Black and white photo of William T. Sherman.

William T. Sherman’s Meridian Campaign served as a modest rehearsal for his later “March to the Sea” in Georgia, and the Carolinas Campaign, by spreading a path of destruction across central Mississippi in early 1864. [Wikimedia Commons]

Meridian Campaign Facts

February 3–March 4, 1864

Key facts about the Meridian Campaign of 1864.

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Also Known As

  • Meridian Expedition
  • Meridian and Yazoo River Expeditions

Date and Location

  • February 3–March 4, 1864
  • Warren, Hinds, Rankin, Scott, Newton, Lauderdale, and Chickasaw Counties, Mississippi

Timeline of the Meridian Campaign

These are the main battles and events of the Meridian Campaign in order.

Principal Union Commanders

Principal Confederate Commanders

Union Forces Engaged

  • Army of the Tennessee (16th and 17th Army Corps), Smith’s cavalry detachment

Confederate Forces Engaged

  • Scattered troops from the Department of Alabama, Mississippi, and East Louisiana, Forrest’s Cavalry Corps

Number of Union Soldiers Engaged

  • 32,000

Number of Confederate Soldiers Engaged

  • 8,000-10,000

Estimated Union Casualties

  • 558 (killed, wounded, and missing/captured)

Estimated Confederate Casualties

  • Undetermined

Result

  • Union victory

Significance

  • William T Sherman’s primary target during the Meridian Campaign was Meridian, Mississippi, about 150 miles east of Vicksburg.
  • Meridian Mississippi was located at the juncture of the Mobile and Ohio Railroad and the Southern Railroad.
  • At the time of the Meridian Campaign, Meridian, Mississippi, was the largest remaining Confederate railroad center in the state.
  • On February 3, 1864, Major General James B. McPherson’s 17th Army Corps and Major General Stephen A. Hurlbut’s 16th Army Corps, augmented by roughly 5,000 cavalry troopers and artillerists, departed from Vicksburg in two columns under Major General William T. Sherman’s command.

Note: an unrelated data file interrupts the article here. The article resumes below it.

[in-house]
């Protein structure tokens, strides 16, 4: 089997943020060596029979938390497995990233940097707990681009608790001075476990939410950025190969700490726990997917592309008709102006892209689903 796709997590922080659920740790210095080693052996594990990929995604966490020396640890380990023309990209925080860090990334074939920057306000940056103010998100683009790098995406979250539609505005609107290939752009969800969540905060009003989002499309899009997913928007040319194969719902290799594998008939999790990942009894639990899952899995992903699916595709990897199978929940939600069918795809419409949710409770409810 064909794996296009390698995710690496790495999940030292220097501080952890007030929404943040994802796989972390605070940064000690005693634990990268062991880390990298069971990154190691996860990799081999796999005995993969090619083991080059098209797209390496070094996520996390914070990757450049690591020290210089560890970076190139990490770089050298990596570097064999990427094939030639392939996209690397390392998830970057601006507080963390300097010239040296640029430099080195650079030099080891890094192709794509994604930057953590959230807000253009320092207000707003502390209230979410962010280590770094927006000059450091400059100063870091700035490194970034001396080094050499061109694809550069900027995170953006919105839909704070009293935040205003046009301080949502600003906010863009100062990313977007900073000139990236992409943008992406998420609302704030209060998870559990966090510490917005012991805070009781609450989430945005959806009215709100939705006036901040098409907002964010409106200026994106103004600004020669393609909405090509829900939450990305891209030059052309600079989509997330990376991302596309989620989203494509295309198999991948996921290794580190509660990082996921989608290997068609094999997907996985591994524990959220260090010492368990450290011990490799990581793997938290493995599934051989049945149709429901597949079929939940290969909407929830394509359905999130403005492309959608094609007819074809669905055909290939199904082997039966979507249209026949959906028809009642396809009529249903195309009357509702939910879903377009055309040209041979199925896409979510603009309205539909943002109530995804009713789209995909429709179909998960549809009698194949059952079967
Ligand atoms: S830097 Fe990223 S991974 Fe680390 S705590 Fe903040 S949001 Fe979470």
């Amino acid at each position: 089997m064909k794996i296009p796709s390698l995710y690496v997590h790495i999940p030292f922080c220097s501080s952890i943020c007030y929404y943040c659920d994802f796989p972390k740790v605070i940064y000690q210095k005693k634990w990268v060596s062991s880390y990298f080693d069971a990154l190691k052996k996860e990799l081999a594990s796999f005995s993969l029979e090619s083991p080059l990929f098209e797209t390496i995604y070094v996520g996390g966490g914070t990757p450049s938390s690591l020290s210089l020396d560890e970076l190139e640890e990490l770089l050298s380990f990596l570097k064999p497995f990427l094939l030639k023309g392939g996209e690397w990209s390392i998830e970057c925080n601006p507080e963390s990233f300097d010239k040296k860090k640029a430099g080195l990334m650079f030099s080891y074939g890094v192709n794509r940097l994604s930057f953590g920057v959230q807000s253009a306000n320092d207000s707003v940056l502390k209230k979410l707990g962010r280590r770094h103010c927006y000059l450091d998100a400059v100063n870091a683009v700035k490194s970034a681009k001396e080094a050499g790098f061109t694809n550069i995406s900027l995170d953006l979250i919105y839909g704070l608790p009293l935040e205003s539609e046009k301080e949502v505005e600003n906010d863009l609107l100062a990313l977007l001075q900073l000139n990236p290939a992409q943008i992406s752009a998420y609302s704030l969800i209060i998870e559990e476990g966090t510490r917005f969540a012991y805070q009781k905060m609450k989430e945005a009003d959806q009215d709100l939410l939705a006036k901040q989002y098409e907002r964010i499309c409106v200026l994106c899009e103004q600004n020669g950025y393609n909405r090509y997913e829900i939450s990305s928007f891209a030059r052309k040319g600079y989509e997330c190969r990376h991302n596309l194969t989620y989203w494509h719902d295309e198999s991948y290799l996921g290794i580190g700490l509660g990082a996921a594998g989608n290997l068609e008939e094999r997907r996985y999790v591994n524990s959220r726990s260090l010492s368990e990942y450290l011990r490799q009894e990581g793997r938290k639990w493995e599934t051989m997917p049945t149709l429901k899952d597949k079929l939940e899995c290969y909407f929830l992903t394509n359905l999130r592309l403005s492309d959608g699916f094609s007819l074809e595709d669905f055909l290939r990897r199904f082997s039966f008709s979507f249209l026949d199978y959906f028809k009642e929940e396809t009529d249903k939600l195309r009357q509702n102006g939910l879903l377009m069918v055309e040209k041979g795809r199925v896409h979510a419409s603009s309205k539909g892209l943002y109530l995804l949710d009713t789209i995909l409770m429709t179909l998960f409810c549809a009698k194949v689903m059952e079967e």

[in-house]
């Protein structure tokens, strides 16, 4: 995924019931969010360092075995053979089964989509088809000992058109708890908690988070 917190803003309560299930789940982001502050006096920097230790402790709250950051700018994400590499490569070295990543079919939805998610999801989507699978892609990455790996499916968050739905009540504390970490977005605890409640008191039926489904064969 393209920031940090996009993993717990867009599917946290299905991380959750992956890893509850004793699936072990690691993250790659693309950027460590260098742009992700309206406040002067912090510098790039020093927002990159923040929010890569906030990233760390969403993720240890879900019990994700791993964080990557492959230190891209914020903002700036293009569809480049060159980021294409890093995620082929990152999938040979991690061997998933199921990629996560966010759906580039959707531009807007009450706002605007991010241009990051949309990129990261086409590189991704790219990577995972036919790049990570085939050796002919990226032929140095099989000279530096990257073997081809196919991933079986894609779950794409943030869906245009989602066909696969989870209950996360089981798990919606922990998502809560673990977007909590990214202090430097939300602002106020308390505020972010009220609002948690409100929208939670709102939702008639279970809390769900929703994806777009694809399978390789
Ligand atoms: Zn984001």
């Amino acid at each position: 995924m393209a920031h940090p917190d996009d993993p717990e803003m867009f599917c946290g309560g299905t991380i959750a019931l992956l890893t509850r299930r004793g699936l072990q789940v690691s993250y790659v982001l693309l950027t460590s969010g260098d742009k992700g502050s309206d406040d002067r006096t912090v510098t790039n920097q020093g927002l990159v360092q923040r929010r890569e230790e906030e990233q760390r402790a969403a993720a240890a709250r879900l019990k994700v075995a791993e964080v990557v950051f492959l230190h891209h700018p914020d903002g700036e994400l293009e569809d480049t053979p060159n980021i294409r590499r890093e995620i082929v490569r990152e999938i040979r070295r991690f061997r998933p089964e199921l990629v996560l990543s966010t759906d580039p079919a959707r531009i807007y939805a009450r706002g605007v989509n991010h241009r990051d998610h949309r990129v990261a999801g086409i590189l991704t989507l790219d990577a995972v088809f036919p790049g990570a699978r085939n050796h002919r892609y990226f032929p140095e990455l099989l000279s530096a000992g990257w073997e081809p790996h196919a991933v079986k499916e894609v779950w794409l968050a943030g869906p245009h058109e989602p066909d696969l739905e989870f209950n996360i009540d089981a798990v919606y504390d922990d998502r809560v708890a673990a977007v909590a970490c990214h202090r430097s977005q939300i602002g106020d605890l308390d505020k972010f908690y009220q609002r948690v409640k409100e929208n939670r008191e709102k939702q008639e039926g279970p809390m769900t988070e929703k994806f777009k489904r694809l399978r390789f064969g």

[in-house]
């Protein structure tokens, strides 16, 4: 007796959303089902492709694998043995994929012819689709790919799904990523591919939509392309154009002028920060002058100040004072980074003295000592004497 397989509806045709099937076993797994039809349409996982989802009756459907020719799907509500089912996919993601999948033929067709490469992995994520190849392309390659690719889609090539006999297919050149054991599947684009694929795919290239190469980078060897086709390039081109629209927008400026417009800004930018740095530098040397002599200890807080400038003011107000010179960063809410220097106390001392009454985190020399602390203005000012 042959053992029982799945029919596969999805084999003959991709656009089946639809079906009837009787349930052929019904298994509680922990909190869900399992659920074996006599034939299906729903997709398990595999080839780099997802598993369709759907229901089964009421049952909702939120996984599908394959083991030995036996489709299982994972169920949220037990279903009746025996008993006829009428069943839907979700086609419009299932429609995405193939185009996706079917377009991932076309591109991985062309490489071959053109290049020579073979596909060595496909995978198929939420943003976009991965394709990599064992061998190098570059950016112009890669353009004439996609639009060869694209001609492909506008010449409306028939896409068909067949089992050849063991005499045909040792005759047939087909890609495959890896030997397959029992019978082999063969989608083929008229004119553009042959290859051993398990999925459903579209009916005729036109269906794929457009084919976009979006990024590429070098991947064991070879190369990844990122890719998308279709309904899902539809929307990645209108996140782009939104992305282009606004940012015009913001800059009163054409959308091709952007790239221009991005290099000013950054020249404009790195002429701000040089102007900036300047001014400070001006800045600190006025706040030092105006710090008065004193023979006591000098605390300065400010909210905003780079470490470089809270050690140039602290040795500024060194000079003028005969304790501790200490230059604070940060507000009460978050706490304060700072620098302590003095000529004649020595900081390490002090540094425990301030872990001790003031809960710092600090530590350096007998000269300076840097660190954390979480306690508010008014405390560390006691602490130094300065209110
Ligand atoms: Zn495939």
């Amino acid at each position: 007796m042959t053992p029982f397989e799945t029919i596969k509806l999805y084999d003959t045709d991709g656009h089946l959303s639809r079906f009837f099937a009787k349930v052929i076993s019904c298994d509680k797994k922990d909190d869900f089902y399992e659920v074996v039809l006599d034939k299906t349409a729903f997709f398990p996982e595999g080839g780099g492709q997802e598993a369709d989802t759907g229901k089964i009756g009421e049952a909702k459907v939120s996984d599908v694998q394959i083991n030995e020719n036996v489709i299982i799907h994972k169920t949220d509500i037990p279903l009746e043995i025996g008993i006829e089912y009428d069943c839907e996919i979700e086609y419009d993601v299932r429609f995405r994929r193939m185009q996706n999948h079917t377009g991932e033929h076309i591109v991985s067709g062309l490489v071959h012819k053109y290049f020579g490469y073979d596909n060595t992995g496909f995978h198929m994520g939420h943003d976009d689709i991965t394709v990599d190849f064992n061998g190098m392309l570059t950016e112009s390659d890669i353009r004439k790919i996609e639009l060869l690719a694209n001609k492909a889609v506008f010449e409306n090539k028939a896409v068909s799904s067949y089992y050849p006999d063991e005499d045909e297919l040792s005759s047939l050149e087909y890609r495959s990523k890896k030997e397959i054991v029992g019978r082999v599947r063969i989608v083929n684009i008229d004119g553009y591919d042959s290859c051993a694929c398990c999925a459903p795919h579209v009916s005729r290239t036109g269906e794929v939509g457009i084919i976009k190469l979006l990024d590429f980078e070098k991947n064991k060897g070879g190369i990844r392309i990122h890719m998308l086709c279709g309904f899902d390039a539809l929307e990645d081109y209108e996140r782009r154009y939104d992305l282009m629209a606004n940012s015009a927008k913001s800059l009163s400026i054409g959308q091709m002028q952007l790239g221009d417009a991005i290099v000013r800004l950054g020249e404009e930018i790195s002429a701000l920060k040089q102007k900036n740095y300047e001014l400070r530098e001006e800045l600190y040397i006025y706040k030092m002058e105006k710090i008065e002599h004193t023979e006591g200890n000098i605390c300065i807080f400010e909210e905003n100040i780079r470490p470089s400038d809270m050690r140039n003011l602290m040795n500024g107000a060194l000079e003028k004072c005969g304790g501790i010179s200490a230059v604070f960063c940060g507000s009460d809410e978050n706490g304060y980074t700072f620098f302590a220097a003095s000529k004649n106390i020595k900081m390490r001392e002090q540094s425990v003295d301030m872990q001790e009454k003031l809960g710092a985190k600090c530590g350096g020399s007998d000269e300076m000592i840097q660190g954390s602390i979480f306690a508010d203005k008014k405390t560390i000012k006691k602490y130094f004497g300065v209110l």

• Believing that the success of the Meridian Campaign hinged upon speed, Sherman instructed his men to travel light. He ordered that “Not a tent will be carried, from the commander-in- chief down.”
  • During the Meridian Campaign, Confederate Lieutenant General Leonidas Polk, commanding the Department of Alabama, Mississippi, and East Louisiana, had fewer than 10,000 troops under his command, including about 3,000 stationed at Meridian, commanded by Major General Samuel G. French.
  • Confederate Lieutenant General Leonidas Polk was reluctant to mobilize a larger force to stop William T. Sherman’s force during the Meridian Campaign because Major General Nathaniel Banks’ troops in the Department of the Gulf were engaging in naval maneuvers feigning an attack on Mobile Bay.
  • By February 9, 1864, William T. Sherman’s soldiers entered the town of Morton, Mississippi, about half-way between Vicksburg and Meridian, where they spent several hours destroying railroad track.
  • On February 11, 1864, at Lake Station, William T. Sherman’s soldiers destroyed railroad track and demolished “the railroad buildings, machine-shops, turning-table, several cars, and one locomotive.”